SoulCycle is all about following the beat to disconnect, and smartphones are a no-no in this candlelit, meditative class. But the other indoor cycling brands pedaling alongside it are increasingly focusing on how to bring technology into the spin class experience.
Studios are adding features to bike technology that allow riders to track stats in new ways, more companies are creating systems for at-home live-stream classes, and gyms are even adding gaming tech to classes, turning sweat sessions into virtual reality rides through space.
Here’s what you need to know about the (hilly) landscape and how it may affect your next workout—and all of the others after that.
Next-Gen Spin Bikes
It makes sense that the bikes themselves are the first place technology is having a major impact. Peloton has always been a leader here, with its smooth, silent belt and touchscreen console. Now, popular-chain Flywheel has just announced a new bike it says will offer “new levels of precision and performance,” alongside lots of new online features and a refreshed app that will track performance using bike stats, offer class recommendations, and more. Swerve, another popular New York City-based studio with three locations, also recently debuted a new, self-powered bike. It boasts upgraded power sensors to measure output and a sleek, simplified console to display stats.
That’s not to say you’ll have to visit a studio to go for a tech-savvy ride. As leader Peloton continues to sell its bikes and live-streaming platform like it’s hit a serious sprint, Flywheel is entering the at-home spinning space, too. Its new bike will soon be available for purchase along with a streaming content platform, so you can tune into classes with your favorite instructors from your living room (without battling traffic!). Meanwhile, online streaming platform Forte will soon let riders take streaming classes at home on their own stationary bikes, via a partnership with JoyRide.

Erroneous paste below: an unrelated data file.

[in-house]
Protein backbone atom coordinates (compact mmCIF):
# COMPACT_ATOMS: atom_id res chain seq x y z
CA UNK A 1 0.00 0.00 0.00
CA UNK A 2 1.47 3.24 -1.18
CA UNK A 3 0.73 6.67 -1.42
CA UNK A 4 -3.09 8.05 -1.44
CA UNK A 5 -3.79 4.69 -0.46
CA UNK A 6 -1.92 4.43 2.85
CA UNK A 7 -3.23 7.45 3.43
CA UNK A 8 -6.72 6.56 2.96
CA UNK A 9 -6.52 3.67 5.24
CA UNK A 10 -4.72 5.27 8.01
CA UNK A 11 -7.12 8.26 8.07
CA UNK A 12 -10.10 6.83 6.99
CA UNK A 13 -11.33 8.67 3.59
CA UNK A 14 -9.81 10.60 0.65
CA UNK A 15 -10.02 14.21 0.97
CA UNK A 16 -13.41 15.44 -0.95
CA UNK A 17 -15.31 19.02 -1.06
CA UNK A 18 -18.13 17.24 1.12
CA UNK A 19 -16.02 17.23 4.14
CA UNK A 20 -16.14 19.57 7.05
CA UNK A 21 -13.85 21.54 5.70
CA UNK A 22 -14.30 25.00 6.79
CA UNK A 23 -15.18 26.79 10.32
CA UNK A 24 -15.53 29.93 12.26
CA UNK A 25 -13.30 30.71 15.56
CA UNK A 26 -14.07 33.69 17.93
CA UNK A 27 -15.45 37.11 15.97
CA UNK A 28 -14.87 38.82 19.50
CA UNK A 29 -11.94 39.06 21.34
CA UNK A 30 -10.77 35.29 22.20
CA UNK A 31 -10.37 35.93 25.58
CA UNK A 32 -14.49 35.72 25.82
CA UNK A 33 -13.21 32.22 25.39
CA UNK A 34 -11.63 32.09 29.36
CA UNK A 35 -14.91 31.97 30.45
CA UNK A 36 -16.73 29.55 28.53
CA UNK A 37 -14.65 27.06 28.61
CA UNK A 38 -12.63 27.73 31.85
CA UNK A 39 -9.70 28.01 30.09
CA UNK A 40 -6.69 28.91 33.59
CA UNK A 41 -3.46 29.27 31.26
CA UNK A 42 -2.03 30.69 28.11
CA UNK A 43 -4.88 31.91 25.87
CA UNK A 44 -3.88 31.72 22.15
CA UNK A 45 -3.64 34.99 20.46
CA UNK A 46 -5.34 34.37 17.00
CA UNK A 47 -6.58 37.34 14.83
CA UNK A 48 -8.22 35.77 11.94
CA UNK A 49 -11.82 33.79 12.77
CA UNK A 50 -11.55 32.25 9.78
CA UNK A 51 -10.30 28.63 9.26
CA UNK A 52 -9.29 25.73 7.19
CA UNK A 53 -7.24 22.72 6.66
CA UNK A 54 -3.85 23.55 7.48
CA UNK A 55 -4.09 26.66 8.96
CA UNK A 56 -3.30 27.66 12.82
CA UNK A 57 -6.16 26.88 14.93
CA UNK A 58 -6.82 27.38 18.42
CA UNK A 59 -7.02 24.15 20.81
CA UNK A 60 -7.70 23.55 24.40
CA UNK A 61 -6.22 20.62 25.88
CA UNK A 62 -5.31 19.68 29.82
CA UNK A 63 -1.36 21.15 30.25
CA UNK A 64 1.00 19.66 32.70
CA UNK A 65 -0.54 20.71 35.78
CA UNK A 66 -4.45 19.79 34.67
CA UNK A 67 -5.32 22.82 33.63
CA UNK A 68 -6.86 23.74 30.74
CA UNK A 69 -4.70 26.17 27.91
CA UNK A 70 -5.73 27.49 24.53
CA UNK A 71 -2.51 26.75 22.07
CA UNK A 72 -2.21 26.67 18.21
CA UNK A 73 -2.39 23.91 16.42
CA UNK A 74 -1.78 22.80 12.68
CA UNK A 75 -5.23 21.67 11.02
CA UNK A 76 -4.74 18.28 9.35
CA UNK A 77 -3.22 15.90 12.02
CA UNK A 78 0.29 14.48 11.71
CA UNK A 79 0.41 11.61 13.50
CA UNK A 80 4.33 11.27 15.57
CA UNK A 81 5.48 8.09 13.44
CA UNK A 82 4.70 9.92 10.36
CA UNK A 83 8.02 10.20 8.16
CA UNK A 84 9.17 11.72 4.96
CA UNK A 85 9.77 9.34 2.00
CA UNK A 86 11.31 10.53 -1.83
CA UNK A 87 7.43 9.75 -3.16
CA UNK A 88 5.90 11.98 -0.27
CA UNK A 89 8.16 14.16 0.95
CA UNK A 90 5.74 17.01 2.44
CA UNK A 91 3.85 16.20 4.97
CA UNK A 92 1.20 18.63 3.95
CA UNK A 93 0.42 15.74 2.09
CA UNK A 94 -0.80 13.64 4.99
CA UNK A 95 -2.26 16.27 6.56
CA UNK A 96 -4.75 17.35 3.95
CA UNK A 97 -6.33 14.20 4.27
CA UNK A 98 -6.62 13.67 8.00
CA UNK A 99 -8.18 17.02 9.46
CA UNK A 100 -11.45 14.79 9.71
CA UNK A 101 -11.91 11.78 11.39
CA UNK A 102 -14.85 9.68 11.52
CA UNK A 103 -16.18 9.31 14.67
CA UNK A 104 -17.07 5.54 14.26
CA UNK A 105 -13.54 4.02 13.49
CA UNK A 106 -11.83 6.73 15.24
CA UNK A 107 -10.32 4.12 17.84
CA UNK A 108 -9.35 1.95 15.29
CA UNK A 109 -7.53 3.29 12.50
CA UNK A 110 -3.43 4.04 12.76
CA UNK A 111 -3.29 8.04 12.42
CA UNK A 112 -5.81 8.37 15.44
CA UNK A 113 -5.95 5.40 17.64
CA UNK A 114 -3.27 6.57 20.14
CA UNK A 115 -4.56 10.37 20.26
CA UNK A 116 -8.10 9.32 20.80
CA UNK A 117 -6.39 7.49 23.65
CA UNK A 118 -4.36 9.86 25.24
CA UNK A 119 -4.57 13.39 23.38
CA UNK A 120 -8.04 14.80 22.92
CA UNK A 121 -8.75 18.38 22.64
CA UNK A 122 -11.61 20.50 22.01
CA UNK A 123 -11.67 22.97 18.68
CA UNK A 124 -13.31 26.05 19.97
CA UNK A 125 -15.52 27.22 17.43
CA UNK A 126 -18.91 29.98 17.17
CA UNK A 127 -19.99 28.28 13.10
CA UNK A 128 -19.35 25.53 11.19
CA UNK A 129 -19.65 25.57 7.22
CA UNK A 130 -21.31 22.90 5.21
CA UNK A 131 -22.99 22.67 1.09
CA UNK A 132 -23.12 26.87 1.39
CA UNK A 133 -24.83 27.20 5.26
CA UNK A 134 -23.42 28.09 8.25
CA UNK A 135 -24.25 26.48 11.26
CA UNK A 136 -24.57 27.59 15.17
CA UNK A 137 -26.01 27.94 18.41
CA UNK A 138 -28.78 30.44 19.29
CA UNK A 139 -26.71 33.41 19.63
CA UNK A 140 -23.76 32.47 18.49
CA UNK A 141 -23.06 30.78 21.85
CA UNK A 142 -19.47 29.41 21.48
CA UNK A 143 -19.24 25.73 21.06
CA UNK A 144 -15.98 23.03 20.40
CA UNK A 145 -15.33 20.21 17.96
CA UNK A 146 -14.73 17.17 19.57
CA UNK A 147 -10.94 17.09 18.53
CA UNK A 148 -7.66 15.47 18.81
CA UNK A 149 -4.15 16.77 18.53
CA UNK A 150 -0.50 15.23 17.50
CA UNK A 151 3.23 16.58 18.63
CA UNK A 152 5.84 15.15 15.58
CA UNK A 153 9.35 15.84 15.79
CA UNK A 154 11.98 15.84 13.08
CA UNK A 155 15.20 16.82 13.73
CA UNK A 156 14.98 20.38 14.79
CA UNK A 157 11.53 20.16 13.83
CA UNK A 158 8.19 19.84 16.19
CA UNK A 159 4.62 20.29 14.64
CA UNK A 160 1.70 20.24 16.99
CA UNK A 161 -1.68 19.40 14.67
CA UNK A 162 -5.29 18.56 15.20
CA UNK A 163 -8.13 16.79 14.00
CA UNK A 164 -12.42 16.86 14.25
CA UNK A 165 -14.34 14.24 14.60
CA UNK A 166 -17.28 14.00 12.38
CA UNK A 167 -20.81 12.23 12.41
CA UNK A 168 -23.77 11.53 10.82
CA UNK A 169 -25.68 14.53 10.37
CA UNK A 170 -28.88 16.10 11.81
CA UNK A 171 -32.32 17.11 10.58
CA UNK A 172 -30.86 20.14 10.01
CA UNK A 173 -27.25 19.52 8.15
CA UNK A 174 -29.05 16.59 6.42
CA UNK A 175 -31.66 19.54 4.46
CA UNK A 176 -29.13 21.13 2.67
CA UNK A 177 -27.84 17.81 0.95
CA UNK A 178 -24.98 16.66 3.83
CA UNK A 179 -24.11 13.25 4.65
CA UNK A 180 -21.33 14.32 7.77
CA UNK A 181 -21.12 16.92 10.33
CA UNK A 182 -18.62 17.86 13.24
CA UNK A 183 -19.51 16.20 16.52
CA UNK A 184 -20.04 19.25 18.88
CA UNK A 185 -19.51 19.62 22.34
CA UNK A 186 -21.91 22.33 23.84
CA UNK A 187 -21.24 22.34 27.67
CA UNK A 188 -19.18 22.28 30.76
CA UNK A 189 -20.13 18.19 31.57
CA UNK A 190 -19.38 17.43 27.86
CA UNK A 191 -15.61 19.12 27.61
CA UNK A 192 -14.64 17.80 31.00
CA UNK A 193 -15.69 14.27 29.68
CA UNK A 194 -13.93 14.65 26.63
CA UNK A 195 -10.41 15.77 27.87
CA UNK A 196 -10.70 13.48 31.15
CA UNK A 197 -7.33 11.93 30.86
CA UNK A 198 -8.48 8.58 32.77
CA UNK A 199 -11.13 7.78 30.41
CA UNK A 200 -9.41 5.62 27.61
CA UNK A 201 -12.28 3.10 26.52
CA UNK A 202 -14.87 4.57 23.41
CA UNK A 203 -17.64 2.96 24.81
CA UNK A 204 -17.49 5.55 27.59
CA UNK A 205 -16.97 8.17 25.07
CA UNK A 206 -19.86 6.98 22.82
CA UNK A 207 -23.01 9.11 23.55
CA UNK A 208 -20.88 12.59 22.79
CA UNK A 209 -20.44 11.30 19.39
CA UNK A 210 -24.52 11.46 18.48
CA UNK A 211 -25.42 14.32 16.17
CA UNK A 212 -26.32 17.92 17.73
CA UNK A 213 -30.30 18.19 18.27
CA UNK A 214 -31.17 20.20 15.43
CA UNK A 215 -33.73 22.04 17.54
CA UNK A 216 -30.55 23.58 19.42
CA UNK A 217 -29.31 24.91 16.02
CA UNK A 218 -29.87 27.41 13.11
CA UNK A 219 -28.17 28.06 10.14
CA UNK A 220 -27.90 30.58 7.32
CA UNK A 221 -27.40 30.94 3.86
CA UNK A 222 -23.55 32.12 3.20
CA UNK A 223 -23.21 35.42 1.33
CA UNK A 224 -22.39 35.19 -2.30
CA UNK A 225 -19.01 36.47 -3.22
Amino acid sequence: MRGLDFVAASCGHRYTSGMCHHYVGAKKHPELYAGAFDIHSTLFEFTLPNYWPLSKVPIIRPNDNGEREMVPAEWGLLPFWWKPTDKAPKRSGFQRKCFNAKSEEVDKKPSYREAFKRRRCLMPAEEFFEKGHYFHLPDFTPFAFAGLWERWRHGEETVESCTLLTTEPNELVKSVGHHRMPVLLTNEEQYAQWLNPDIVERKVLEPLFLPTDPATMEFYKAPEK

Riding Beyond Reality
And if spinning bores you? Tech is here to turn your workout into a wild ride. Les Mills’ The Trip is offered at gyms around the world and involves riding in front of a massive screen, where graphics make you feel like you’re riding in a video game, on pathways through space, for instance, or back on earth, on a winding road. The visuals are so immersive you may find yourself leaning to the right around a turn, and playlists match the speed as you move through the course. Equinox also offers The Pursuit, where technology on each bike is linked to computer graphics on a screen. Instead of riding on a course, digital games are displayed, where you can see your metrics racing against others in the room.
Finally, VirZoom is using virtual reality technology on an at-home spin bike to let exercisers ride horses and drive race cars while sweating (although the bike itself is decidedly low-tech, and the whole system is built for exercise newbies).
Whether virtual reality catches on or not, using virtual, digital, and physical tech to upgrade spinning seems like it’s likely to be the new reality, overall.
Have you tried any tech-upgraded spin bikes or classes? What did you think? Share your experiences in the comments, below!